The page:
The Resuscitated Church

Thom Rainer is a church growth consultant, author of several books on evangelism and leadership, and the president and CEO of LifeWay Christian Resources. Prior to LifeWay, he served at The Southern Baptist Theological Seminary for twelve years where he was the founding dean of the Billy Graham School of Missions and Evangelism.

He is a 1977 graduate of the University of Alabama and earned his Master of Divinity and Ph.D. degrees from The Southern Baptist Theological Seminary. And I’m a fan — and I’d be a fan even if he wasn’t an Alabama graduate.

He recently posted an article on how to resuscitate a dying church based on actual churches where this had happened.

Now, it’s difficult, and most churches that try to self-resuscitate fail — presumably because they still have the same problems that nearly killed them in the first place. But for those churches that managed it, here’s what they did —

  1. A prolonged period of prayer.

It’s a cliche but a true cliche. It starts with prayer, and if your church is too secular or has too little faith to call on God for help, it probably needs to stay dead anyway.

2. A covenant to forsake self.

Some churches even had the members sign a covenant agreeing to put other ahead of their own wishes.

3. A willingness to kill sacred cows.

Often a church doesn’t realize what traditions and practices are holding them back until they’ve done through a season of prayer.

4. A commitment to see through the eyes of the outsider.

This is a discipline that takes some practice. How do the grounds look to an outsider? the foyer? the auditorium? the classrooms? We get habituated to what we see every week, and so the trash and such become invisible to us.

In our old building (since torn down), my wife was asked to direct a friend’s wedding. I was put on clean up duty – get all the trash out of the auditorium and foyer and throw it away. I thought this would be an easy job.

Two giant leaf bags filled to overflowing later, I was amazed at the sheer volume of garbage that had been laying around. Some could be dated as over a decade old! Some needed to be carbon-dated but clearly related to the time of wooly mammoths and saber-toothed tigers. I mean, there was garbage everywhere, and hundreds of cleanings by janitors and volunteers had done nothing to get rid of lesson books from over a decade in the past! No one was willing to make the decision to throw anything away!

And it was all invisible to me until I started cleaning the trash out. But I’m sure our visitors saw the trash on every visit.

5. An agreement to connect and invite.

Don’t hire a “personal worker” to do your evangelism for you. Rather, equip the members to all participate — and to do so as a team. If I invite a friend, I need to be able to count on my fellow members and church leaders to be genuinely friendly and to not say insulting things in Bible class about non-Church of Christ members.

6. A decision to move beyond the negative naysayers.

This is the hardest part, because the most negative, most self-interested, most resistant to change members will often be the best friends of the elders.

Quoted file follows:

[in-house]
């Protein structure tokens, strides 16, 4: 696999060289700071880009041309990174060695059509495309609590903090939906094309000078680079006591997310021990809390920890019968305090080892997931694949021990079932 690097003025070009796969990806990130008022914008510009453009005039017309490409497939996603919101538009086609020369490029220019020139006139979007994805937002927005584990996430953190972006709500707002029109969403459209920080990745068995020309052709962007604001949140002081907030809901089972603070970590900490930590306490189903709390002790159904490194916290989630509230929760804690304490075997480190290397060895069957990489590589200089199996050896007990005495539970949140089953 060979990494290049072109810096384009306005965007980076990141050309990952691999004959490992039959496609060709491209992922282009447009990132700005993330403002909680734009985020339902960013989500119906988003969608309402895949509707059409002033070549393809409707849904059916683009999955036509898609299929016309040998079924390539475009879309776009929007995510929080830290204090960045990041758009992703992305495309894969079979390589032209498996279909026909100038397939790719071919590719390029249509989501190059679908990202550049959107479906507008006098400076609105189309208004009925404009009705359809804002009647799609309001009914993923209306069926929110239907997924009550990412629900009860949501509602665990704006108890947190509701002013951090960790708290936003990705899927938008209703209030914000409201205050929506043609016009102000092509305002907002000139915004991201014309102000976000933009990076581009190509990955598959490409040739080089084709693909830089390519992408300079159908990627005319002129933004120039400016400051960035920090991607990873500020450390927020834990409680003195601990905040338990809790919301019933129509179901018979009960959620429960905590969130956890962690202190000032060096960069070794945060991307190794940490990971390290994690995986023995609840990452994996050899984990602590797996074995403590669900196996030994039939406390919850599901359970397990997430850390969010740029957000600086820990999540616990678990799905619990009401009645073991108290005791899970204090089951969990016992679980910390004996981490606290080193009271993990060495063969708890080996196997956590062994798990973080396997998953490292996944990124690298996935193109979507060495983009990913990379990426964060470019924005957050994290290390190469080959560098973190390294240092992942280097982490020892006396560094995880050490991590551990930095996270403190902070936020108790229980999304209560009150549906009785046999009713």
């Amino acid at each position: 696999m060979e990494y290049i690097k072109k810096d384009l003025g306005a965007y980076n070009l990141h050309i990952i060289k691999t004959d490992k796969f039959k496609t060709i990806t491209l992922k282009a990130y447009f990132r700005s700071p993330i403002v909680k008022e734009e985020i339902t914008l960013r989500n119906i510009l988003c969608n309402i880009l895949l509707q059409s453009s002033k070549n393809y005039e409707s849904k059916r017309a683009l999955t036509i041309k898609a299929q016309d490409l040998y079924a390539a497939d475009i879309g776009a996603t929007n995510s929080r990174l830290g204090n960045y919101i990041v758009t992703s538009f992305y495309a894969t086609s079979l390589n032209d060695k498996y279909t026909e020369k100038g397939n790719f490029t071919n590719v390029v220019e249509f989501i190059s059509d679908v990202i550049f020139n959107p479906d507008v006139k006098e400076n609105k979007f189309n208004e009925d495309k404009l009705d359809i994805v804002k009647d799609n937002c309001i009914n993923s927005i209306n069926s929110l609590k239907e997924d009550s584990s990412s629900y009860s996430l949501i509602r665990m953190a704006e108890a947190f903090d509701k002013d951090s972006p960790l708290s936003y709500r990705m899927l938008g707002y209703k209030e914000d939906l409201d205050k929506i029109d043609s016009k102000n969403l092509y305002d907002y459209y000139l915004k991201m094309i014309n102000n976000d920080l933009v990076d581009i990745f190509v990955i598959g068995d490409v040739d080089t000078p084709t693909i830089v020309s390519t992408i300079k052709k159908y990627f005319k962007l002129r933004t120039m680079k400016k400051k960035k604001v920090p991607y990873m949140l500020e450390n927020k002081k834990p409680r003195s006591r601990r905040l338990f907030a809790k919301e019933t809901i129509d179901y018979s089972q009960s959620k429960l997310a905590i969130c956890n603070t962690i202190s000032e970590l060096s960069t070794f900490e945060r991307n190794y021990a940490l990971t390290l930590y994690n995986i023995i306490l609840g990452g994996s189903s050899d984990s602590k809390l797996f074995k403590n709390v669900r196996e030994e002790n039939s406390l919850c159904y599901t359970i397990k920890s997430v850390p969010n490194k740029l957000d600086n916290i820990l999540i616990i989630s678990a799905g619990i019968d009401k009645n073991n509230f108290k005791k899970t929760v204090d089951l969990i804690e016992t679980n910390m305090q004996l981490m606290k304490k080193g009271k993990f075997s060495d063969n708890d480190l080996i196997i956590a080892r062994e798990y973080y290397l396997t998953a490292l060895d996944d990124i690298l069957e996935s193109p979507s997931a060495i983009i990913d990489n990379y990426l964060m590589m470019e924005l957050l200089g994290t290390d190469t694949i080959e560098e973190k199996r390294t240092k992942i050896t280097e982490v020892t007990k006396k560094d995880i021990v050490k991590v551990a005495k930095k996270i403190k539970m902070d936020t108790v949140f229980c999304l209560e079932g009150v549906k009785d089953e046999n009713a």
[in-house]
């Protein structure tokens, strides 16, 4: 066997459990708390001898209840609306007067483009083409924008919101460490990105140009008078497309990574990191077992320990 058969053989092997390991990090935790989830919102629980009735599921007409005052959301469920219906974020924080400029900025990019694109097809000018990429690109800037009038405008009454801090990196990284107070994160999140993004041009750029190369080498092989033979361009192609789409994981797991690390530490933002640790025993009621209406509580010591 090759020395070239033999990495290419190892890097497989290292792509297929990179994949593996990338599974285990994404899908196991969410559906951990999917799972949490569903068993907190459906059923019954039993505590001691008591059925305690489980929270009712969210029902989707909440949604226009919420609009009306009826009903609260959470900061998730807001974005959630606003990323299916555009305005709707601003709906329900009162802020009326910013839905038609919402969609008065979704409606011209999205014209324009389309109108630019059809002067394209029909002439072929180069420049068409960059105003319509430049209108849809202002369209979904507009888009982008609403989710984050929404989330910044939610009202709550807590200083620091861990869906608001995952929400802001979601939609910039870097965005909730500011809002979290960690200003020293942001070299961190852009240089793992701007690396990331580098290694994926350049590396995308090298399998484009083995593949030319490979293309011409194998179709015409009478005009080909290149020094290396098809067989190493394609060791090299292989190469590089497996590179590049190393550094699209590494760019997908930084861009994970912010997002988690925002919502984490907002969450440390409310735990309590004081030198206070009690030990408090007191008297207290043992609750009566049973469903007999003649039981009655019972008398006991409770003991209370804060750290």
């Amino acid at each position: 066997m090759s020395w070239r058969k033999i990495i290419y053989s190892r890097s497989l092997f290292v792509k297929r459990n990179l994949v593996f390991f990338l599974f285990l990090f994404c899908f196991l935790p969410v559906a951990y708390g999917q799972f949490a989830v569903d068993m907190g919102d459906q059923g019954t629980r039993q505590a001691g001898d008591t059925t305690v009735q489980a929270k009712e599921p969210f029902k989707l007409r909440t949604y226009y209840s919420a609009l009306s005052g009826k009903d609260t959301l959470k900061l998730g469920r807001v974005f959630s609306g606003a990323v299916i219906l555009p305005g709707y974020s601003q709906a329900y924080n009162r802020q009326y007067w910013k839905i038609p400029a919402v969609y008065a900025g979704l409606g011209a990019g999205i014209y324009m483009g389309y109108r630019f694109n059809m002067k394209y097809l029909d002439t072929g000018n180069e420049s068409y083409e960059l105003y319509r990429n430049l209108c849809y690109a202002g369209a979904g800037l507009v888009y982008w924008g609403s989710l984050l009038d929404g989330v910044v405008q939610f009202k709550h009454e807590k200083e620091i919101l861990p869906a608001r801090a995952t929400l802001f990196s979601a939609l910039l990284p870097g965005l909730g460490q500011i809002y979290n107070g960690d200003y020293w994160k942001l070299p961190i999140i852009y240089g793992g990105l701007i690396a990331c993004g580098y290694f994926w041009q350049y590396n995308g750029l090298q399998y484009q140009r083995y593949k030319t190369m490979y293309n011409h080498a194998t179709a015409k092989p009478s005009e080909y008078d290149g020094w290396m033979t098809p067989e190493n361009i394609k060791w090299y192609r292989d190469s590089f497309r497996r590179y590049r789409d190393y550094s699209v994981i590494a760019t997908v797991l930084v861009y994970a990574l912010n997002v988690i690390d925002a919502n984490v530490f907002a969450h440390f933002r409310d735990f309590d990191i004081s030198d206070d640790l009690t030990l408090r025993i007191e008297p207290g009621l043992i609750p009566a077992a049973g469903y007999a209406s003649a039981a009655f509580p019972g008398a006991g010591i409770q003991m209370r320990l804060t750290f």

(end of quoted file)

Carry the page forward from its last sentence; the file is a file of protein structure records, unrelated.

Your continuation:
Now, I said it before and it’s still true. If our members become more self-interested and less outsider focused the longer they are members, we are teaching a false gospel. I mean, if we leaders were doing our jobs, members would grow and mature to become more and more like Jesus over time. But our members in fact become more selfish — meaning we’re teaching something other than Christianity.

So start by asking how the leadership messed up to create old members who care little for the lost. Repent. Announce your repentance and apologize to the church for having done such a poor job of leading the church toward Jesus. Take all the blame on yourself, and then resolutely teach the truth of what it means to follow Jesus.

Now, you likely won’t find a sermon that actually teaches an insider focus. What you’ll find is the absence of sermons that challenge the status quo. You’ll find a long list of decisions made to keep the peace rather than to live like Jesus. You’ll find committee appointments given only to long-term members, guarantying them a veto over any change. You’ll find a fear to even discuss the possibility of discussing change for fear of the holy hell the old members will raise. And for those, you owe your members an apology and repentance.

And like all apologies, this one needs to be abject. That is, there is no equivocating, no excuses, and no blaming others for your own mistakes. Declare it wrong, sinful, anti-gospel, and inexcusable. After all, the more blame you take, the more clear it becomes that those attitudes cannot be tolerated in a Christian church — all without one word of criticism of those who harbor selfishness.

It’ll work. Humble yourselves in the sight of the Lord, and he will lift you up. Count on it.

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About Jay F Guin

My name is Jay Guin, and I’m a retired elder. I wrote The Holy Spirit and Revolutionary Grace about 18 years ago. I’ve spoken at the Pepperdine, Lipscomb, ACU, Harding, and Tulsa lectureships and at ElderLink. My wife’s name is Denise, and I have four sons, Chris, Jonathan, Tyler, and Philip. I have two grandchildren. And I practice law.
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